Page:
Congratulations again to Vroman's Bookstore, Pasadena, Calif., which won Publishers Weekly's Bookseller of the Year Award. At the Celebration of Bookselling, owner Joel Sheldon was quite modest, saying, "I'm not the best bookseller." Thanking his staff, he did at least suggest that he might be "the best bookstore owner."
Vroman's president and CEO Alison Hill praised the staff: "120 of the most extraordinary individuals work so hard every single day to make Vroman's the best it can be and make the world a little better."
Saying that his "colleagues have been putting up with this ego for a month," PW Rep of the Year Roy Schonfeld of Abraham Associates told the crowd to "remember the cultural impact booksellers have in the community, an important theme in American society now and one we should pay a lot of attention to."
Both Elizabeth Bluemle and Josie Leavitt, owners of the Flying Pig Bookstore, Shelburne, Vt., winners in the children's store category of the Lucile Micheels Pannell Award, sponsored by the Women's National Book Association, accepted the award. Leavitt said that the pair were in the "business of creating thoughtful, imaginative readers. We ignite young minds."
Clark Kepler, owner of Kepler's Books & Magazines, Menlo Park, Calif., winner of the Pannell award in the general bookstore category, thanked his children's booksellers.
Best moment in a videotaped acceptance award at BEA: Speaking from his studio, Mo Willems, winner of the Book Sense Book of the Year in the children's illustrated category for Knuffle Bunny Too, thanked the crowd and then said that the best part of winning was that he beat Jon Scieszka--as Scieszka slowly rose up behind him.
Brian Selznick, who won the Book Sense Book of the Year Award in children's literature for The Invention of Hugo Cabret, said he thinks of himself "as a bookseller at heart," adding that "all I know about books can be traced back to Eeyore's," the late children's bookstore in New York City where he worked. On tour and at events like the Celebration of Bookselling, "I always feel I'm coming home," he continued.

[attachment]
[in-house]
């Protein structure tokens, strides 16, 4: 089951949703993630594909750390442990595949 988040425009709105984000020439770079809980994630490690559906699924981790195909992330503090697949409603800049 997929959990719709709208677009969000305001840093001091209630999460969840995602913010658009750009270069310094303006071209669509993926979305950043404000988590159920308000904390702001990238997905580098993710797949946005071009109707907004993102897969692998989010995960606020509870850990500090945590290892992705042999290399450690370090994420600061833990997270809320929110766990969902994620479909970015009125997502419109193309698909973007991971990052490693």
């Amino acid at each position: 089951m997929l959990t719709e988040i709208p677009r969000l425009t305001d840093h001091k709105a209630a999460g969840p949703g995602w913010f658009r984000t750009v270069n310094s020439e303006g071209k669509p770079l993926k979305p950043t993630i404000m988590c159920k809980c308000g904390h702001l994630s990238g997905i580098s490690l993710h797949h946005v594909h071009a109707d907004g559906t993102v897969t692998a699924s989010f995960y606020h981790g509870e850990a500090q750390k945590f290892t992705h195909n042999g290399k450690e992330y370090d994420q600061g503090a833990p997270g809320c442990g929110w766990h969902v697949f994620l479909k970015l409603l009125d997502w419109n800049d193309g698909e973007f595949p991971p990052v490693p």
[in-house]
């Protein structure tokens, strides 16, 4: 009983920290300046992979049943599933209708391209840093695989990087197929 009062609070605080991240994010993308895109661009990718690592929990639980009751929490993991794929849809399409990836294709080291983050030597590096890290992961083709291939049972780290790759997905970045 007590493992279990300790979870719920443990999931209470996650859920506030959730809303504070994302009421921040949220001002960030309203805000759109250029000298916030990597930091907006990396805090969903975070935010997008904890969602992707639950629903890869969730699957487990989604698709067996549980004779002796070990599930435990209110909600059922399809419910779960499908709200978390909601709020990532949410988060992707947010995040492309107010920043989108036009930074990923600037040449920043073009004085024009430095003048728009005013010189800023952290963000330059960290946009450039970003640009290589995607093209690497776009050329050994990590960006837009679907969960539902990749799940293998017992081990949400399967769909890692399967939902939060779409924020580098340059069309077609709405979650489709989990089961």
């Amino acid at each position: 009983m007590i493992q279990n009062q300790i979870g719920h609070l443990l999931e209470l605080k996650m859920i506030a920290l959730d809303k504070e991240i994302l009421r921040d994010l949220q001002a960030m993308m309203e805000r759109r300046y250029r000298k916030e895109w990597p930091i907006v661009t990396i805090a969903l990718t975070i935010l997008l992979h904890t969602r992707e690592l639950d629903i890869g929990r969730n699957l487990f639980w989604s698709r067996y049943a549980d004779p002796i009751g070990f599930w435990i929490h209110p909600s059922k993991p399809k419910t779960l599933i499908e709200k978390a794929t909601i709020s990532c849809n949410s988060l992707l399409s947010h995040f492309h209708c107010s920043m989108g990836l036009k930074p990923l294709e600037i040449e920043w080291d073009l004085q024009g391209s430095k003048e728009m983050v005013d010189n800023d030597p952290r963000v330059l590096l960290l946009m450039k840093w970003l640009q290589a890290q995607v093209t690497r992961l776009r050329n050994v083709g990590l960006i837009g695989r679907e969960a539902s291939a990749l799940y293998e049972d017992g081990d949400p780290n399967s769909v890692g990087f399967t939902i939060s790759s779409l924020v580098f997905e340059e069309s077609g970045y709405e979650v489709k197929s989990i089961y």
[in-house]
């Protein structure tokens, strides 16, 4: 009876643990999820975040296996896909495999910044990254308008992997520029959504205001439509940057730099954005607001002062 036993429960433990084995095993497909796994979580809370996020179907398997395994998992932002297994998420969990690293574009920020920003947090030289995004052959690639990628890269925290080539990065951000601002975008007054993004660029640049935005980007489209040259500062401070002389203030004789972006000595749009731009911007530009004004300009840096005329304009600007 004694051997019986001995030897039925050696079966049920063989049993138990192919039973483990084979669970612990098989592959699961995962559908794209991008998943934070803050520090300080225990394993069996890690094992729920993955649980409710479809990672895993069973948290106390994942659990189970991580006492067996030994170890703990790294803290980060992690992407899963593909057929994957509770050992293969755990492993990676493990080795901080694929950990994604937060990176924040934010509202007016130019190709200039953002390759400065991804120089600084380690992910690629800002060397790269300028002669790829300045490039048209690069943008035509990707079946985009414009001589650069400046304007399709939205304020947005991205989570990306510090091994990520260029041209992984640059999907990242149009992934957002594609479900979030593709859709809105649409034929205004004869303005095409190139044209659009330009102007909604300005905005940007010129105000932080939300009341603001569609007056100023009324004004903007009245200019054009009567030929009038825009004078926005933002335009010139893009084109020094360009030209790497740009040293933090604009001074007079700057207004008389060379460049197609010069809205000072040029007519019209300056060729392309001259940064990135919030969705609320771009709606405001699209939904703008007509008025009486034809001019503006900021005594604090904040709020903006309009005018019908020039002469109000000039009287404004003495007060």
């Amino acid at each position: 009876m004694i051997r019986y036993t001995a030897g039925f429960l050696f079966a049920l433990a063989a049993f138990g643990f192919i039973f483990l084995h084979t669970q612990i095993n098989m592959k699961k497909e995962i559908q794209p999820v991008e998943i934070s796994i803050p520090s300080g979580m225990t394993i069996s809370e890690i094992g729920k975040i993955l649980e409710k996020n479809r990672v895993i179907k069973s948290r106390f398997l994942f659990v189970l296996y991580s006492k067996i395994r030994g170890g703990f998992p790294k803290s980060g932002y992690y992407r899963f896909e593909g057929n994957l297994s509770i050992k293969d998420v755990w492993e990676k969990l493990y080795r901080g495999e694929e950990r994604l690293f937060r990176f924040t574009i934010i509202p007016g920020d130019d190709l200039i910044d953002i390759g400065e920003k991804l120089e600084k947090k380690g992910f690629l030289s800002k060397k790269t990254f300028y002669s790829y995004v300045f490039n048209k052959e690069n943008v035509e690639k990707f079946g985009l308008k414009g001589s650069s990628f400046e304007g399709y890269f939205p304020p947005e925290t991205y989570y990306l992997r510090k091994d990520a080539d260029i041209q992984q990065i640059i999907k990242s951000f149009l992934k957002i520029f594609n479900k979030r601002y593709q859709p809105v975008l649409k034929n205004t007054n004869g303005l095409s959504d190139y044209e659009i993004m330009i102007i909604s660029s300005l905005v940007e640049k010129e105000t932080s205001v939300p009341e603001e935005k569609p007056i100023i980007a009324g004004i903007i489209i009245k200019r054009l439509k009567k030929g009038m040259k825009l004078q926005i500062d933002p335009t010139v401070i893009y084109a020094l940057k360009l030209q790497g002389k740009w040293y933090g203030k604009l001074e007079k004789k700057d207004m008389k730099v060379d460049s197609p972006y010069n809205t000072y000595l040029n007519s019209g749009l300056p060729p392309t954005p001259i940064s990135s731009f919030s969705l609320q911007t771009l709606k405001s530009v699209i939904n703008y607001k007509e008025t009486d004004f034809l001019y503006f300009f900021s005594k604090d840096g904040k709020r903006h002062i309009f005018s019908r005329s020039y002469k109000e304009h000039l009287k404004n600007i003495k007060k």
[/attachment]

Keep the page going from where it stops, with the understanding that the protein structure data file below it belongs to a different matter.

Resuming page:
Khaled Hosseini, who won the Book Sense Book of the Year in adult fiction for A Thousand Splendid Suns, remembered the bookstore he spent much time at while growing up in Afghanistan in the 1970s. "There was no more favorite place for me in Kabul," he said. The bookstore owner introduced Hosseini to a range of authors from around the world, which was important in his development as a writer. "You can't become a writer of books until you have a love affair with books," he explained.
Thanking the crowd of booksellers for "handselling the hell out of my books," he stated, "Many, many authors owe their success to you. Without your word of mouth, our careers would never have taken off."
Congratulations to Skylight Books, Los Angeles, Calif., which won a drawing for all the books at the Ten Speed Press booth; the publisher did not want to ship them back to Berkeley. After learning that Skylight Books had won, co-owner and general manager Kerry Slattery grabbed helpers and begged for boxes. In the end, the store took home nearly 500 books.
Best description of librarians, by Amy Goodman of Democracy Now! at the ABA Day of Education lunch: "They are a group of people you do not want to meet in a dark alley if you want to trample on free expression."
Goodman also called bookstores "oases of safe places where we all can talk."
Incidentally overall attendance at BEA was 28,494, which was up compared to the last BEA in Los Angeles, in 2003, when attendance was 27,143. By contrast, attendance last year in New York, traditionally the most popular site for BEA, was 36,112.
There were 5,539 book buyers at the show. Bookseller attendance was about level with last year, but librarian attendance dropped by almost 2,000, mainly because ALA will take place in Los Angeles later this month and because most of BEA's outreach to librarians has been on the East Coast. Total attendance of booksellers, librarians and other non-exhibitors, including the press, was 9,250.
The best tip of the show was made by BEA show director Lance Fensterman at the ABA Town Meeting, when he mentioned the shortcut between the
south and west halls: the outdoor courtyard that has plenty of tables,
food stands, including a great taco joint, and, of course, sun and
fresh air. We hate to count how many times at L.A. shows we've
grudgingly trudged the long, roundabout indoor passageway between the
Congratulations to the BEA and ABA staffs,
who pitched in and served the Book Sense lunch on Saturday, when the
wait staff walked out for two hours as part of a long-running
contractual dispute with management. Perhaps future subsidiaries could
include Reed Exhibitions & Catering or IndieFoodService.
It was great to run into Rich Freese, who has recovered from his fall
and is working as a consultant, mainly on sales and distribution
issues, and told us he is busy and enjoys his new gig. "I figure out
solutions and present them and the company enacts them," he said. The
president of Rich Freese and Associates, he was head of PGW when parent
company AMS declared bankruptcy at the end of 2006. He may be reached
at firstname.lastname@example.org or 510-336-9501.--John Mutter